“how deeply the author can bury her message before it becomes inaccessible.” This is a really interesting issue, and one which I have struggled with in my own fantasy writing. It raises a whole host of other issues as well, such as: is evangelism the goal of Christian fiction? Is it to bring conversion or present the gospel? At this point in my thinking, I really don’t believe it is. I think it ought to be more like Lewis’s intention, which was to build the structure of the gospel into fairy tales so that when the readers grow up and hear that gospel story it will resonate with their deepest being. And that means that our faith is something better served in the structure of the stories themselves, rather than being a player in the story itself. As Tolkien said himself,

    “I have not put in, or have cut out, practically all references to anything like ‘religion,’ to cults and practices, in the imaginary world. For the religious element is absorbed into the story and the symbolism.”

  7. Adam, the more I read you, the better I like you. What you have to say is very interesting and well thought-out.

    Of course, interpretation is in the eye of the beholder. Any work of literature is liable to be interpreted in any number of ways, some more reasonable than others. You have convinced me that your interpretation is reasonable. But please remember I am reviewing the movie, not the book. I have not read “Deathly Hallows,” but only seen the movie.

    I don’t want to repeat what I’ve said in the review. I’m sure you understand that most Christians, especially the commentators, view the occult as poison. Personally, I am most uneasy with the idea of children wielding power over adults through magic. I would not present young readers with such a notion.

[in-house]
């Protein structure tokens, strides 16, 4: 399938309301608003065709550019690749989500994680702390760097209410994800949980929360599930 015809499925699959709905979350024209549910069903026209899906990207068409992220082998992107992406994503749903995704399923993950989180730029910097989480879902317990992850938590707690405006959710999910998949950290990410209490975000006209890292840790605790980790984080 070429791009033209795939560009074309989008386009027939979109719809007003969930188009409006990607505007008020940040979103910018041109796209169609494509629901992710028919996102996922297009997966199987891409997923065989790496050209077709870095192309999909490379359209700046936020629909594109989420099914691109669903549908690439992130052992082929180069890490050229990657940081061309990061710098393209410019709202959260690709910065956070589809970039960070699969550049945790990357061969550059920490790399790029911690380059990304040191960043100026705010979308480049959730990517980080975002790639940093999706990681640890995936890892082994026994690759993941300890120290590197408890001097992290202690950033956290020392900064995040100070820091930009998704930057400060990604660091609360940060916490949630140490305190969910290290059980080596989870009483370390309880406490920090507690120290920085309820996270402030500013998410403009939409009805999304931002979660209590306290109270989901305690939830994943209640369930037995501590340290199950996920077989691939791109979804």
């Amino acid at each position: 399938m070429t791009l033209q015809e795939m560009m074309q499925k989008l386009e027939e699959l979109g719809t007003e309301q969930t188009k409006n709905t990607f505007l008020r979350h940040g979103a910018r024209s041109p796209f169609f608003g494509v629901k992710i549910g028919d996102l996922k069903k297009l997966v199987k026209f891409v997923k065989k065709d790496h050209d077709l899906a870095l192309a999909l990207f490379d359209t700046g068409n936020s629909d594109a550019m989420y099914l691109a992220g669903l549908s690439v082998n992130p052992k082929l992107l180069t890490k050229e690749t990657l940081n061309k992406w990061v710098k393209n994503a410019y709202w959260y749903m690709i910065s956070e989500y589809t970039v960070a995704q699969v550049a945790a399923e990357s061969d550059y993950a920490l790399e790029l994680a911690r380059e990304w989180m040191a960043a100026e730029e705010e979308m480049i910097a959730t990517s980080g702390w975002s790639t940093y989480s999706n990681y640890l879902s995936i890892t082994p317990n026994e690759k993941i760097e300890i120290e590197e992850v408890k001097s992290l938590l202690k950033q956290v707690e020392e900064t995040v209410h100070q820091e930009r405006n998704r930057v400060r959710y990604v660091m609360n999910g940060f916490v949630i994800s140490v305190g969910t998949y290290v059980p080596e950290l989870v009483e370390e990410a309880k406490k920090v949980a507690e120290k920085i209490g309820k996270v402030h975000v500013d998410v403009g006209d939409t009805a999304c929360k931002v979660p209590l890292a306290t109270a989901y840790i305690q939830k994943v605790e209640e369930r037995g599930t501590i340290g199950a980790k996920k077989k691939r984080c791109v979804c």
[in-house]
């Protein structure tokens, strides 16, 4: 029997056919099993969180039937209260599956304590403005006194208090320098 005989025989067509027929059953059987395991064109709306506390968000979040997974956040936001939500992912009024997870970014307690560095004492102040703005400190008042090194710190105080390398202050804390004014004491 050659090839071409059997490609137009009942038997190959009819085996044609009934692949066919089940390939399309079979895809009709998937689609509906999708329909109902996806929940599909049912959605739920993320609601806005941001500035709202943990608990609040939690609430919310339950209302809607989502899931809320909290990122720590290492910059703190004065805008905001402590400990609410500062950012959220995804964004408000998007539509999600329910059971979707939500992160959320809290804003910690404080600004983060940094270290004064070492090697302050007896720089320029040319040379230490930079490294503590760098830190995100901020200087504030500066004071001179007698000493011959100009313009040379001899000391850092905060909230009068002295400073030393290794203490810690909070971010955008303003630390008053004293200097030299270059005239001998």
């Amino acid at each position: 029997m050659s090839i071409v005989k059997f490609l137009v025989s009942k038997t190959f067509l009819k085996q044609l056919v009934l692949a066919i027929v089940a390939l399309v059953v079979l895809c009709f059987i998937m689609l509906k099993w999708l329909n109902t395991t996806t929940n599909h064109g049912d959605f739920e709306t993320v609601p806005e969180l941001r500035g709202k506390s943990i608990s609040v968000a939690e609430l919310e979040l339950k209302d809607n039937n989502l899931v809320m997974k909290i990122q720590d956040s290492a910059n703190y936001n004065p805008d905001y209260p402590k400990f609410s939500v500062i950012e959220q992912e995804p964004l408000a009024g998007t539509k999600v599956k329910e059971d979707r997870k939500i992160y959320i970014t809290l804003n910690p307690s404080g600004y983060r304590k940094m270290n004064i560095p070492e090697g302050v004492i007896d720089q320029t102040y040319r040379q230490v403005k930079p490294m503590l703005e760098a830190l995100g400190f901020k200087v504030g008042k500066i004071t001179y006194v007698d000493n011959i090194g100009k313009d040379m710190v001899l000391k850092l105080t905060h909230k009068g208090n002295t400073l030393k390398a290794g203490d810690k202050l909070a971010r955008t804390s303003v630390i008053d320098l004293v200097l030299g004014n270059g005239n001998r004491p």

On the basis of the Potter movie, I saw the “magic” as an extended metaphor for “science.” Some Christian commentators were surprised by this view and not particularly anxious to discuss it. (Listen to my interviews with Kevin Swanson and Linda Harvey, available somewhere on this site.) Maybe if I read the book in light of your comments, I’ll see it differently.

    Meanwhile, I decided not to allow characters in my novels to “do magic,” although there are miracles done by the power of God. My rule has been to allow whatever is allowed in the Bible. I’ll be very interested to read your comments on my books!

  8. Mr. Duigon,

    Thank you. By the way, in rereading some of my earlier posts, I feel they came across too strongly, and I apologize for that.

    I agree with those Christian commentators that the occult is poison. I dabbled with it myself in my teen years, and have some truly terrifying stories. I think their aim to protect their children from the occult is admirable and necessary. But I think it was Doug Jones who once said that if your children become pagans because of Harry Potter, its not too far of a stretch to say that you are a failure as a parent.